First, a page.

Nicole Brown Simpson’s Younger Sister Talks About How The Murder Led Her To A Psych Ward
LOS ANGELES (CBS) — It was a crime and verdict that stunned a nation, but the murder of Nicole Brown Simpson — O.J. Simpson’s ex-wife — literally destroyed her younger sister, Tanya.
The years that followed her sister’s brutal slaying left Tanya depressed and she admits now, physically and emotionally wrecked. For one, she ended up in a psych ward.
Brown recently sat down with CBS2’s Suzie Suh, to talk about how she overcame her pain. It’s her first TV interview since battling, and beating, depression.
The story begins with how a journal she started writing during her darkest moments saved her life.
“Some painful pages,” says Tanya, as she flips through the journal, reading. “I’m tired of fighting with everyone. I have been so debilitated and paralyzed.”
Writing down her innermost thoughts started to give her a small amount of closure. “What happened happened. And there’s nothing I can do about it.”
She chooses, these days, to recall how her sister lived and not how she died. “We [grew up] a hop, skip and jump from the beach. So we were always down playing in the sand, barbecuing all the time.”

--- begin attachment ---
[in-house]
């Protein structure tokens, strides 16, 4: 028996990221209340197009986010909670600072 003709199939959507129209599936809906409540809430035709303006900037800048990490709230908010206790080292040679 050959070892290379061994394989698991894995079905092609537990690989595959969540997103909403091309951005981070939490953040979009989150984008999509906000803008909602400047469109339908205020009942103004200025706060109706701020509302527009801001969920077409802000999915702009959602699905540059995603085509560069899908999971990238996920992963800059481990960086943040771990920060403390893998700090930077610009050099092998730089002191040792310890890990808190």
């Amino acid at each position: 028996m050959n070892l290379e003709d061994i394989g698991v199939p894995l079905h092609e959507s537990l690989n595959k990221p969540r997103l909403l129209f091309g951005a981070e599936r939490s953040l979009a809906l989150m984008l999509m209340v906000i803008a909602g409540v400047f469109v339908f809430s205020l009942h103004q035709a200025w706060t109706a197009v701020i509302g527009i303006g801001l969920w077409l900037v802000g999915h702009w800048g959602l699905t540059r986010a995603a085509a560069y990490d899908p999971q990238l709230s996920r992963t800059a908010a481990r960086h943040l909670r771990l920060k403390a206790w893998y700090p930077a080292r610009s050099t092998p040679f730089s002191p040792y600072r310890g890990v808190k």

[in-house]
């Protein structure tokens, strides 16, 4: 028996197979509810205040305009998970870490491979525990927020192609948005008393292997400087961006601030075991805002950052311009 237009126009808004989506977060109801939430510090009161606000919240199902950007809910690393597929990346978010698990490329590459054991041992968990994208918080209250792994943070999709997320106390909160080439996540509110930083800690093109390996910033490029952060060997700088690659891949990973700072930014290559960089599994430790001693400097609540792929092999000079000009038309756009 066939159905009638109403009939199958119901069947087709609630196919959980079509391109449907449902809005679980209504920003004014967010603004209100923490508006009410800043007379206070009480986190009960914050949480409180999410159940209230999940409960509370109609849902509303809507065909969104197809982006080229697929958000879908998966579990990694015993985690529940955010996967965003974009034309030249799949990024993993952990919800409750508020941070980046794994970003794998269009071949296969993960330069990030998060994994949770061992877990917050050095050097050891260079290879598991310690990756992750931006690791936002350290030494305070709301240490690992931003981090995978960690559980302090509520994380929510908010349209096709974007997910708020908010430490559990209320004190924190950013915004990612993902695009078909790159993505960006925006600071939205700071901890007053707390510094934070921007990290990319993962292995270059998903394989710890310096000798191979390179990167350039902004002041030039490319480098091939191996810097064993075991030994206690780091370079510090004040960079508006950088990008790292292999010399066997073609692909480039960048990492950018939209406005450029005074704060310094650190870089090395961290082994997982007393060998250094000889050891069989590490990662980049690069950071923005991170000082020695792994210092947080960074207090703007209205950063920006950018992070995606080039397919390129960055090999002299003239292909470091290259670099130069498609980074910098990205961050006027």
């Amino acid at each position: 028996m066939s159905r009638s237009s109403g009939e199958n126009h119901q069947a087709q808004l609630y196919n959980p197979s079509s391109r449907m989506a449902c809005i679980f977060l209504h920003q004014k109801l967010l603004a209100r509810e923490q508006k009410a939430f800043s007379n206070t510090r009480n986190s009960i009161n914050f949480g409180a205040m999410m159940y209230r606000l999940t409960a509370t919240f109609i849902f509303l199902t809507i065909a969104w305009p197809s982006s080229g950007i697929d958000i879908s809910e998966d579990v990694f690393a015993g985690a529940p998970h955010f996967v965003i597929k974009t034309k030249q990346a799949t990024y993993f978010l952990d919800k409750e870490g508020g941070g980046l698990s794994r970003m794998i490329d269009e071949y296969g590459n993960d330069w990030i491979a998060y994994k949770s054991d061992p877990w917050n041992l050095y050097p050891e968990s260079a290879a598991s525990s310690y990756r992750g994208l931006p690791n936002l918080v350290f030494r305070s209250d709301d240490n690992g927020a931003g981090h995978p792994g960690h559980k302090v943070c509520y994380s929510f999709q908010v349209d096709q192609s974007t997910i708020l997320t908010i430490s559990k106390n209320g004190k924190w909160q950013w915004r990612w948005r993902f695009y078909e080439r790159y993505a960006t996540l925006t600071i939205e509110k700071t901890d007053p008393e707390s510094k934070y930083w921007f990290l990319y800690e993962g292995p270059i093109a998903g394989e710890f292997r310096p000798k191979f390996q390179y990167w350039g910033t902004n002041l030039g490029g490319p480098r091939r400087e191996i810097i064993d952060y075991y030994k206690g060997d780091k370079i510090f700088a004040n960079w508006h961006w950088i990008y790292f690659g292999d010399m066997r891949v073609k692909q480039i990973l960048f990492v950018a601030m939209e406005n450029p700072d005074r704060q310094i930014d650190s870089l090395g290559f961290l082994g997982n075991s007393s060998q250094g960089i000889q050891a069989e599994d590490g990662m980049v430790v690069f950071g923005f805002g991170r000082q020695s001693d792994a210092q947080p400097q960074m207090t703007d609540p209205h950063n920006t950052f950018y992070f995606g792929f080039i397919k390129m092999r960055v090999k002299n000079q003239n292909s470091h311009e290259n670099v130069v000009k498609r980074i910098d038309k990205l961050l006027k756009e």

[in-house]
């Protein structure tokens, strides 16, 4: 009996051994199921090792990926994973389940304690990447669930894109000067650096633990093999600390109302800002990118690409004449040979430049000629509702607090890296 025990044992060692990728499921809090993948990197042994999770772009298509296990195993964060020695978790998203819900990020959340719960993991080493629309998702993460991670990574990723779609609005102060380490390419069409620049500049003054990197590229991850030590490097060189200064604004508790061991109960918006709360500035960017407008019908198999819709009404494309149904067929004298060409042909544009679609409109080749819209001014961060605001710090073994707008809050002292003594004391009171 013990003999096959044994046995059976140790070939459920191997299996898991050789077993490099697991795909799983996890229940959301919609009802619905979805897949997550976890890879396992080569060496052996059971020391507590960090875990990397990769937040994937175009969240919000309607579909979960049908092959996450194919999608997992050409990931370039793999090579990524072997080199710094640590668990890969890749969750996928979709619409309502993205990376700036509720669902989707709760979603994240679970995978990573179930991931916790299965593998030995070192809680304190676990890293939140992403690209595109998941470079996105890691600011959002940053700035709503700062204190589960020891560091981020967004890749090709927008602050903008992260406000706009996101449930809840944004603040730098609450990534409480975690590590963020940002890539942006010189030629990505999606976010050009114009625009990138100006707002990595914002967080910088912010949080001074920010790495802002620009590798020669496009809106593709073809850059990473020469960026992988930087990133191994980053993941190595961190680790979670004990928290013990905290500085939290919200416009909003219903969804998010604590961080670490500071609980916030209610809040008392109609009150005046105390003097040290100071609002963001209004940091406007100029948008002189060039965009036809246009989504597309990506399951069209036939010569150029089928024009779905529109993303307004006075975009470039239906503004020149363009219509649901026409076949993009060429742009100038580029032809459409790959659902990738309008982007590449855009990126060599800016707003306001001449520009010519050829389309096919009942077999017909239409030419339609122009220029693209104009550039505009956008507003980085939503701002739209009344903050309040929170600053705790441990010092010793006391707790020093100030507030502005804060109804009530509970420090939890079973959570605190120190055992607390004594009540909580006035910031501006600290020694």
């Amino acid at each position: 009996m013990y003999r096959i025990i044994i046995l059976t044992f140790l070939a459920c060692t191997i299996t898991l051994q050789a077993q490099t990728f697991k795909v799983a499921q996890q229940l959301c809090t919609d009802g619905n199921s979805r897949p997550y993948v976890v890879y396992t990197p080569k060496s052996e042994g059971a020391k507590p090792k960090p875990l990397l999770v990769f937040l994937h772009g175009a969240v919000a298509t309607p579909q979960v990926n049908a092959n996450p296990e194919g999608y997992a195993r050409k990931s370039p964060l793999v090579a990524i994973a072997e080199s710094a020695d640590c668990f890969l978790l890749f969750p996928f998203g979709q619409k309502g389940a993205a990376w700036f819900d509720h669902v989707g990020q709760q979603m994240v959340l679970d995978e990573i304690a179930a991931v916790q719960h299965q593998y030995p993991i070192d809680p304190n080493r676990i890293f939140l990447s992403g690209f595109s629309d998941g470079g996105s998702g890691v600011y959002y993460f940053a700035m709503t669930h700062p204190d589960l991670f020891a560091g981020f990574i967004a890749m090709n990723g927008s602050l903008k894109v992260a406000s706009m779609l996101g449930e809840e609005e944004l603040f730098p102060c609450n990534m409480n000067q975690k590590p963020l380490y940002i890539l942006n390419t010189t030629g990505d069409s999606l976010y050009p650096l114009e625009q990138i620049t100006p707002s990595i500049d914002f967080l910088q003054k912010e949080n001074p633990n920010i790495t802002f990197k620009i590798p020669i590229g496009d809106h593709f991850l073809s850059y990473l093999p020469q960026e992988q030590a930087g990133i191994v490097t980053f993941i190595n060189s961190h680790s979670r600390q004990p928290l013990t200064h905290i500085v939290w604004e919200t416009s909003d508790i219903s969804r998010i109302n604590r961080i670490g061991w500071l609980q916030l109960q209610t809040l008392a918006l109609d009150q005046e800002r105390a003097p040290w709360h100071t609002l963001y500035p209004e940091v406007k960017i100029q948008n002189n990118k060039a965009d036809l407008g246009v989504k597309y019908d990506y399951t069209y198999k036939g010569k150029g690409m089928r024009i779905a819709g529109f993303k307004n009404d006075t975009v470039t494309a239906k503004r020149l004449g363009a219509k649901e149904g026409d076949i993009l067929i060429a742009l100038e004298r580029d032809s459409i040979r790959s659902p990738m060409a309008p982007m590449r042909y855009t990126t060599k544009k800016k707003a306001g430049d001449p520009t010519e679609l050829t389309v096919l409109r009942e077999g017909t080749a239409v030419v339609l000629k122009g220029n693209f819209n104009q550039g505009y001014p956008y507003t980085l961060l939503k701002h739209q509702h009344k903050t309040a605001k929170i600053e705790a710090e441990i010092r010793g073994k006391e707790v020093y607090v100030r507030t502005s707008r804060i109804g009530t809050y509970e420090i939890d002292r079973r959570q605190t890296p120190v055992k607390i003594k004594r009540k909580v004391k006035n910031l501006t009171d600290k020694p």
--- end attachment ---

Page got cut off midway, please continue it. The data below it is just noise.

Tanya Brown says she was eternally bronzed by the sun, and spoiled and babied by the warmth of her three older sisters.
Brown tells Suh she went literally from being “the life of the party,” to crashing down and becoming anti-social after the horrific night of June 13,1994.
The two siblings were close, even though they were ten years apart.
Brown first dealt with survivor’s guilt. “Why wasn’t I there? Maybe I could have said something or maybe I could have saved her. We always live in that ‘what if’ moment when something [tragic] happens.”
Then the real pain started coming. Not having the chance to kiss her sister goodbye before she was taken. Never have the chance to really mourn, she says, feeling like she and her family couldn’t escape the public eye.
Life for Brown soon became “a tumultuous nightmare.” Brown admits she started abusing food, pushed people away…including her own family. “I almost hit my dad. I called [my sister] Denise horrific names — we didn’t talk for almost a year.”
Tanya Brown canceled a wedding. And then continued her downward spiral. “I found peace and solace in food and became an over-eater.”
And then more drugs to dull her pain. “I was angry, and self-destructive,” she recalls, “I was popping pills. I was drinking wine.”
Ultimately, Brown decided to seek help. “I said, I’m done. I want out. And the second you look at the Coronado Bridge, like…wow, that looks like a way out, you know you need to make a lifestyle change.”
She made that change, remains positive and vigilant to help others who have seen dark days. She’s in a position to help others. She continues her work for domestic violence organizations in the memory of her sister.
Brown says one of the biggest steps she took was letting go of her past. More specifically — perhaps remarkably — she says she’s forgiven O.J. Simpson for what she believes he did to her sister.
The act of forgiveness, she explains, is not the same as forgetting. “It’s forgiving somebody so that you can cut that chain and be free of what has happened. It’s so you can move on.”